Russia interested in “strong” Moldovan government

As Moldova is trying to overcome another political deadlock, the Communists are negotiating the center-left coalition with the Democratic Party.

The creation of the coalition between the Communists and the Democrats was announced on Sunday. It could have 57 votes in the parliament, sufficient to appoint a prime minister, the government and the parliament’s leadership. But it would still lack four votes necessary to elect the president.

The fourth parliamentary elections in two years will affect both Moldova’s domestic and foreign policies, head of the Russian president’s administration Sergey Naryshkin said in Chisinau on Sunday. He negotiated the political situation after the elections with leaders of parliamentary parties.

Russia supports the idea of efficient government in Moldova. According to Naryshkin, who paid a working visit to Moldova during the weekend, only a strong government can help solve the problems that Moldova is facing.

Moscow wants a deeper partnership with Moldova in all areas, the Russian president’s chief of staff said. According to Naryshkin, the parliamentary elections in Moldova have shown the failure of forces opposing better relations with Russia.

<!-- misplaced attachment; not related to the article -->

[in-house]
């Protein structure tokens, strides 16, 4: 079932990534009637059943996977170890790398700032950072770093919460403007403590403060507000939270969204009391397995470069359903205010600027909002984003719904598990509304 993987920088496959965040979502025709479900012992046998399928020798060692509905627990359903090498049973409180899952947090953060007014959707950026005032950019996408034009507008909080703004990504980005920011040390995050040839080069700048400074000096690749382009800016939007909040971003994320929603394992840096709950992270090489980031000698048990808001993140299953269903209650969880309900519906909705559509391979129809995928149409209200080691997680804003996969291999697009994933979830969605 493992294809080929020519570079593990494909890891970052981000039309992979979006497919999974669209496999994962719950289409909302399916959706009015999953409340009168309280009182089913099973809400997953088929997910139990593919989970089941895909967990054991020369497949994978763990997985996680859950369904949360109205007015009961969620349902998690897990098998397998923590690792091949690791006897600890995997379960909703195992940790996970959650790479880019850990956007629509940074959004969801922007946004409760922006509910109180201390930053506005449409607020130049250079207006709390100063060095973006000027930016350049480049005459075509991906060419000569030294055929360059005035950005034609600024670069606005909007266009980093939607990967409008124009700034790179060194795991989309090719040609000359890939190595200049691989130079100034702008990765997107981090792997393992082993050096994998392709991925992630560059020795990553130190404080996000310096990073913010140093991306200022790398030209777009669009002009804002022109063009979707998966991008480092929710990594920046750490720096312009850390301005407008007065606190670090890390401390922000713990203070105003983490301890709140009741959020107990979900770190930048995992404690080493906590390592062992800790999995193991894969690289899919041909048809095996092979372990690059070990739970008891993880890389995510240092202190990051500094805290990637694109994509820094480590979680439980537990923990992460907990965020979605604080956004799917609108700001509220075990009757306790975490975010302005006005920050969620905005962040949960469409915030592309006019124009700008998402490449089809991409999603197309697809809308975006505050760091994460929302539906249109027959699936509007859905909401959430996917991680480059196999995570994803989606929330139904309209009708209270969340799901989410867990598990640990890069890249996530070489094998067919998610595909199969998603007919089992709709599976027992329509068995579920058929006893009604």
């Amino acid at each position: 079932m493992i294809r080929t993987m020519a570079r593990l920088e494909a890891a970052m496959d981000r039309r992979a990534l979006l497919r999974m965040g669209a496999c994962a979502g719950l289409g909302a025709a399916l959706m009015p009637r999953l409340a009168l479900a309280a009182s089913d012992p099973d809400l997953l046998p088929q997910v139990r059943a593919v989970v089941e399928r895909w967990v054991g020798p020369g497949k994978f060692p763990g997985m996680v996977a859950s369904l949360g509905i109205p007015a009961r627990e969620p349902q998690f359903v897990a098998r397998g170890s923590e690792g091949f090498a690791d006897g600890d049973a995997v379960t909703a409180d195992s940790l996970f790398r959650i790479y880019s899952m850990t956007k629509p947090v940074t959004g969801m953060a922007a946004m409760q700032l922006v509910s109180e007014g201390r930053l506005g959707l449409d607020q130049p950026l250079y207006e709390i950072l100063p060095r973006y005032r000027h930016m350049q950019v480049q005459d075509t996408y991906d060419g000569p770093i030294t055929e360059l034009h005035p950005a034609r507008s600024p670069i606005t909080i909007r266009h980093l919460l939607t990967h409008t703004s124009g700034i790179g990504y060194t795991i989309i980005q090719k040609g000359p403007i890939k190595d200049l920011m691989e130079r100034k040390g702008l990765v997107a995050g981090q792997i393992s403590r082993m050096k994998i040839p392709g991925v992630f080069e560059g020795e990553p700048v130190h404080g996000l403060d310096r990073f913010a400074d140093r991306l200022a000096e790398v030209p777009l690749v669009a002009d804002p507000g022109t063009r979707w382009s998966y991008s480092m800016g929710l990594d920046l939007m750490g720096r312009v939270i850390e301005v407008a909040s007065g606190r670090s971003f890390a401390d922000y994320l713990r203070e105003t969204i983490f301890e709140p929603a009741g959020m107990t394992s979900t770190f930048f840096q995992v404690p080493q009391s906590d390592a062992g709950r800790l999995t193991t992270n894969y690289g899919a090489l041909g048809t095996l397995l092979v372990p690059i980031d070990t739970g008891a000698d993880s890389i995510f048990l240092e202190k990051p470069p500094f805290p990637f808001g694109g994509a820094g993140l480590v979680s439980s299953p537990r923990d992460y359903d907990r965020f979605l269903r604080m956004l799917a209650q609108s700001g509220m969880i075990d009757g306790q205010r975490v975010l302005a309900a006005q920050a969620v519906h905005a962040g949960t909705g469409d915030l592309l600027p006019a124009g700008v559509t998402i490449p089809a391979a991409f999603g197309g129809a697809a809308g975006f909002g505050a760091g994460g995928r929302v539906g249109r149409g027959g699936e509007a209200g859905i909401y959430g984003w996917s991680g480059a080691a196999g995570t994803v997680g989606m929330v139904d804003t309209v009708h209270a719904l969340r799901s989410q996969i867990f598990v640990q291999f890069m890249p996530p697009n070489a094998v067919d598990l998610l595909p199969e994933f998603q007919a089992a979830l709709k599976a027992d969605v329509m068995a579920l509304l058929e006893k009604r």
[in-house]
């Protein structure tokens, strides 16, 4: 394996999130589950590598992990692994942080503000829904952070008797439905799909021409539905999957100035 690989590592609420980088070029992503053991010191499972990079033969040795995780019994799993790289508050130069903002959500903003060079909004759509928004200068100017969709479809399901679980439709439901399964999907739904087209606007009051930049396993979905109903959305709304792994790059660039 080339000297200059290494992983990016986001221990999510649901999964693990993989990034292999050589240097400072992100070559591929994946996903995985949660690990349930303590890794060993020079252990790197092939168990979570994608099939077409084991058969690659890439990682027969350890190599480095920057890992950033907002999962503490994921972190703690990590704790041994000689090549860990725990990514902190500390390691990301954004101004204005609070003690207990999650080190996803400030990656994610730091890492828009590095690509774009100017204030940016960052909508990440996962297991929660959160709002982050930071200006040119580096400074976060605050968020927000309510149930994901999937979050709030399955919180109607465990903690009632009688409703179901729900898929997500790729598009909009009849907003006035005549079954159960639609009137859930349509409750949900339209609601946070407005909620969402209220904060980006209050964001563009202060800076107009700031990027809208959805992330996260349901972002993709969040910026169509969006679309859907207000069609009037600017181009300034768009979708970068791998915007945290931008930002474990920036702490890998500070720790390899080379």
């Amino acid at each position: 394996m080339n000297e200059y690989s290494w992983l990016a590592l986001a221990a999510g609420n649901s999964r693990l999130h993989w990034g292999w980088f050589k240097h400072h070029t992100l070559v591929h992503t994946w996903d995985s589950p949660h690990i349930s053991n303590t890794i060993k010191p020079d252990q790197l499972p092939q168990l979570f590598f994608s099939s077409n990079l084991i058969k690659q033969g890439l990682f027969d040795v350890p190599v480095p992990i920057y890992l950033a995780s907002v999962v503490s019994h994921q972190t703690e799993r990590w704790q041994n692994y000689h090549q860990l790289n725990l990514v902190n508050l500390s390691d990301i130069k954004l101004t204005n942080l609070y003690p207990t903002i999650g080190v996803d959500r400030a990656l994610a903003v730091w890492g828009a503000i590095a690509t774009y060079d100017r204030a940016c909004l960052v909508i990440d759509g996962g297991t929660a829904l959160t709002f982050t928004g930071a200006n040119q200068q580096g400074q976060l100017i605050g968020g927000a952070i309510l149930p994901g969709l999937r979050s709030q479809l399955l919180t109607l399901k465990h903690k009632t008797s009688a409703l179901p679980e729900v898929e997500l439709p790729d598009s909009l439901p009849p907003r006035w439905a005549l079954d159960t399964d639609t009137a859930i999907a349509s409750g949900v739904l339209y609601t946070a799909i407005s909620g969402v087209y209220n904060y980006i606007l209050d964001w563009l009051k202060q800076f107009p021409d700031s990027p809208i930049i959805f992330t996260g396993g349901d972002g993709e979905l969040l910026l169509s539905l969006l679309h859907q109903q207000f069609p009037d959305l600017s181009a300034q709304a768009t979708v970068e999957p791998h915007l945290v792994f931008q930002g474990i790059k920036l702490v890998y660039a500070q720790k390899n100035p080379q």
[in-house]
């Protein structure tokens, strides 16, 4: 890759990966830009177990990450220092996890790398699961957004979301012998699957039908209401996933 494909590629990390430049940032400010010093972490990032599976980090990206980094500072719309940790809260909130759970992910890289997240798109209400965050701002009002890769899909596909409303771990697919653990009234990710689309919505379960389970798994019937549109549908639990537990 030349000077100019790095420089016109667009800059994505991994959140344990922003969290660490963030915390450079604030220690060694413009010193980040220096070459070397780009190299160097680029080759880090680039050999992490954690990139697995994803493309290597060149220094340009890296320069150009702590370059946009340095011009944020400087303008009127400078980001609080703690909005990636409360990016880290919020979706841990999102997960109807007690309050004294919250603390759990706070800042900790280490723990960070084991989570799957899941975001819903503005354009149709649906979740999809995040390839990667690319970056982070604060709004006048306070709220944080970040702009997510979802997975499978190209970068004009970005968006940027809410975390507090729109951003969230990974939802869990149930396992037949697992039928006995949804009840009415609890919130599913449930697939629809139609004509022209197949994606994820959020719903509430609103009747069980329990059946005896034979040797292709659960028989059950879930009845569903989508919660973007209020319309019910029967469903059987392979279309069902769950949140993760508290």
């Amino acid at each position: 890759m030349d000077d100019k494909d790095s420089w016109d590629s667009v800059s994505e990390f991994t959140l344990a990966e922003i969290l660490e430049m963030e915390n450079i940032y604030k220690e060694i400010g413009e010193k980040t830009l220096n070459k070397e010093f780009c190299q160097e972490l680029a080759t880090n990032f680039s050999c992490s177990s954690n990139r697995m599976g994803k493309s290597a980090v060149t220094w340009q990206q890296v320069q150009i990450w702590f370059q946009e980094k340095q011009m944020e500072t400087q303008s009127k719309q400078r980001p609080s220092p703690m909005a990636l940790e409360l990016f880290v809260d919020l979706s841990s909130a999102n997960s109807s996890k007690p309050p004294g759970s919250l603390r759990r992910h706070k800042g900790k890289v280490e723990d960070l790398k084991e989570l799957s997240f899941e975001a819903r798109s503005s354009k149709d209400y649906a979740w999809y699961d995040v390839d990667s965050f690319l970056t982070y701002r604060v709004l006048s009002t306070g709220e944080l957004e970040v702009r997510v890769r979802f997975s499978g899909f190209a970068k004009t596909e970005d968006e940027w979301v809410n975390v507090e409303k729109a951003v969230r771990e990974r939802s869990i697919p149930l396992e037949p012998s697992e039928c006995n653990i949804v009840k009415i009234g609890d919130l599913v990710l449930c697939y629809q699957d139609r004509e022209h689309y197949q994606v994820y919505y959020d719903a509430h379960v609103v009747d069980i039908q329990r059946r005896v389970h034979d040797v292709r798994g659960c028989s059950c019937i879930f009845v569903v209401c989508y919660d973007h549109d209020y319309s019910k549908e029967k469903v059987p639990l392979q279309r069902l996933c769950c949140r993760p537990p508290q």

The Communists, who won more seats in the parliament than any other party, support the policy aimed at strengthening ties with Russia. Three pro-Western parties combined have more MPs, but they still lack two seats in the parliament to elect a new president.

According to Vladimir Voronin, the Communists’ leader, the weekend talks concerned “the declarations and statements,” which the party had offered to voters. The Communists propose a new version of relations between Moscow and Chisinau, he stressed.

However, the consultations between Moscow and political parties in Moldova do not mean that “someone will dictate something,” Voronin said. He stressed that people in Moldova are “tired” of contradictions and the lingering political crisis.

On Monday, however, politicians refuted the reports of the new coalition between the Communist Party and Democrats. Marian Lupu, former Voronin’s ally and now the leader of the Democratic Party, said it was premature to say about “any coalitions.” No documents have been signed, he noted. At the same time, he said, the Communists’ proposal was “generous.”

The Democratic Party remains a member of the Alliance for European integration. Analysts believe the alliance between the Communists and Democrats can be formed “after some bargaining.” However, some deputies from the Democratic Party oppose the deal.

Meanwhile, the Communist party on Monday filed a request for a re-count with the Constitutional Court, citing numerous errors in vote counting and rule breaches during the parliamentary elections. The court will examine the request over ten days.